Even though the talented team behind Don’t Worry Darling may not have gotten the “memo” about their clever title (if the “reported” drama behind the scenes is any indication), everyone was still excited to see the film because of the brilliant performance by Olivia Wilde.
Olivia Wilde follows up the astoundingly endearing Booksmart, her first attempt at directing a feature film, with this psychological thriller starring a dream cast, including the sensational Florence Pugh and the pop icon-cum-budding actor Harry Styles. The question is whether or not Don’t Worry Darling delivers on the promise made. What is the answer?
To cut a long story short, in Don’t Worry Darling, we are introduced to the Mad Men–Esque, the utopian world named Victory, complete with a sundrenched, palm desert–style landscape. Alice Chambers (Florence Pugh), Jack Chambers’s charismatic housewife, is our primary protagonist (Harry Styles).
Jack is the breadwinner, as was customary in the 1950s, and he works for the Victory Project, the nature of which is so nebulous that not even Alice knows for sure what he does. She is not permitted to visit the James Bond-themed Victory headquarters or ask any questions.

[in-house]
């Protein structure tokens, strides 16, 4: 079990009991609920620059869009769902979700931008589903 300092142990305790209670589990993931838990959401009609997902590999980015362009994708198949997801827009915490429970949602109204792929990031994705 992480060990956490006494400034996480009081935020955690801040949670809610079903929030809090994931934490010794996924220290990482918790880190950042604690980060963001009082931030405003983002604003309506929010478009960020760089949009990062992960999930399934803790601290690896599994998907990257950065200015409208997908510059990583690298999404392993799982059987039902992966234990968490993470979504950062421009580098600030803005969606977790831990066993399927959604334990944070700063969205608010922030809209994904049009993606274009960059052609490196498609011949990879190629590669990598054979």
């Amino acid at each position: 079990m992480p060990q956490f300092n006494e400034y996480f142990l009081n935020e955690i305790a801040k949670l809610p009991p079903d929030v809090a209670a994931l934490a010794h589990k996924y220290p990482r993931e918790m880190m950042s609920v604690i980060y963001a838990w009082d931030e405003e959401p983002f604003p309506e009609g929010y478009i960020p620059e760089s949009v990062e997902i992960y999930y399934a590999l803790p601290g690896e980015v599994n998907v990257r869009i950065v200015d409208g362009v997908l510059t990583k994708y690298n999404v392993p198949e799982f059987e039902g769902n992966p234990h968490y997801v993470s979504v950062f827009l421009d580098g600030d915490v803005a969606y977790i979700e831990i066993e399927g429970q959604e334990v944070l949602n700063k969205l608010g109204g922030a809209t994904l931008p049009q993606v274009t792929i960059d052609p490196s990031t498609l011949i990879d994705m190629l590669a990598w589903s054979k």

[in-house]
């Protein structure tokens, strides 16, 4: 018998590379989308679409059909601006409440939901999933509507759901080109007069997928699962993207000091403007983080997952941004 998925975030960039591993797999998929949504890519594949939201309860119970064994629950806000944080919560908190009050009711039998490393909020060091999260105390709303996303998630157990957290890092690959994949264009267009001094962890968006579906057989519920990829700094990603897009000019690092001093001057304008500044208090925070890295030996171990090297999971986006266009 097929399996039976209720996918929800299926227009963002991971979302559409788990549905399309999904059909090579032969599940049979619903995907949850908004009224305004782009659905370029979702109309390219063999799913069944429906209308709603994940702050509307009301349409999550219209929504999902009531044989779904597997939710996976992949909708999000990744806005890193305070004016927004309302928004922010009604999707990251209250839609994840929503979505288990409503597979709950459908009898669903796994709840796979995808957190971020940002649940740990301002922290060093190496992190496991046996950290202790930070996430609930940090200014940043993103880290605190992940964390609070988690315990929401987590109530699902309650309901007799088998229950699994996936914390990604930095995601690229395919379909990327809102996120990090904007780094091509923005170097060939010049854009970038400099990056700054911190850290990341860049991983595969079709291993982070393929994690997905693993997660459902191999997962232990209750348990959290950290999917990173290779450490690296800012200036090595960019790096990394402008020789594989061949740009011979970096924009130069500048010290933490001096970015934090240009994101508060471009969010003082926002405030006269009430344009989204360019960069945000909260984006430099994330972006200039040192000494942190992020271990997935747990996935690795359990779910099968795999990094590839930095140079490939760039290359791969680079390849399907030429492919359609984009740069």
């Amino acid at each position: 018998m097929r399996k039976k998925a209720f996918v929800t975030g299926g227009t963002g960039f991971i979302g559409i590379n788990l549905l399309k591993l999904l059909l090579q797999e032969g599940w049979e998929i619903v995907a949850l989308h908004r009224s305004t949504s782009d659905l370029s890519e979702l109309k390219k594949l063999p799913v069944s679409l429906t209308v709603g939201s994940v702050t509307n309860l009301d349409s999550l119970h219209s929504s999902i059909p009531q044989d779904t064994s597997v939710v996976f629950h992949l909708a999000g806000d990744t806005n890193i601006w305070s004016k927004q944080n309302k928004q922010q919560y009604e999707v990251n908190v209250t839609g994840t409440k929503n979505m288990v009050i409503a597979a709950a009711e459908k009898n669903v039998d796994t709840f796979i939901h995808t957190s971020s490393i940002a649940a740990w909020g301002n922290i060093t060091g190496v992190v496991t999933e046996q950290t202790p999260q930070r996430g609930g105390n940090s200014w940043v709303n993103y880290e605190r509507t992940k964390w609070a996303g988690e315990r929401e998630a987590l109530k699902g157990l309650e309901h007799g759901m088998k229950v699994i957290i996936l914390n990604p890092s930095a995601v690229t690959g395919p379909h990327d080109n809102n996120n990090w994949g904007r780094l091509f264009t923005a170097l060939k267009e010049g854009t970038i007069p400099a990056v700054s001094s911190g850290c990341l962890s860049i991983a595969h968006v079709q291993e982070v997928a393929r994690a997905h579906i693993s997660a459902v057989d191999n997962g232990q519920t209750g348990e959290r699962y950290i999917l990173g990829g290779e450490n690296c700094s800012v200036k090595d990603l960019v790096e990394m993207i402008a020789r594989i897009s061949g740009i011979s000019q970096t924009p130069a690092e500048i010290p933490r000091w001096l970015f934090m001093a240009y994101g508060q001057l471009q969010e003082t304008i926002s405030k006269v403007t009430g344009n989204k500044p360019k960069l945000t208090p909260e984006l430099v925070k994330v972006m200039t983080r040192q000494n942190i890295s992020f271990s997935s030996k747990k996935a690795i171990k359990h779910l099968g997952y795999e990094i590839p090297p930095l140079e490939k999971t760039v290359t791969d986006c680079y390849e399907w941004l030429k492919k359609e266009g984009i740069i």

On the other hand, Alice is the quintessential housewife, adhering to the same meticulous routine day in and day out in order to ensure her husband’s happiness. Say goodbye to Jack as he leaves for work, spend the day at the pool with friends or out shopping and performing ballet, and then rush home to clean and cook for her dear husband with lustful intentions.
This is then followed by all the wives in the community, where anarchy is considered a cardinal sin. Jack’s boss, the calculating Frank (Chris Pine), is leading the charge to victory with an air of unflappable confidence reminiscent of a cult leader.
But Alice’s idyllic existence starts to crumble when her best friend Margaret (KiKi Layne) starts acting in ways that aren’t in the script.
After a while, Alice, in full-on detective mode, uncovers unsettling details about her “Wonderland,” which is exactly the opposite of what Jack wants.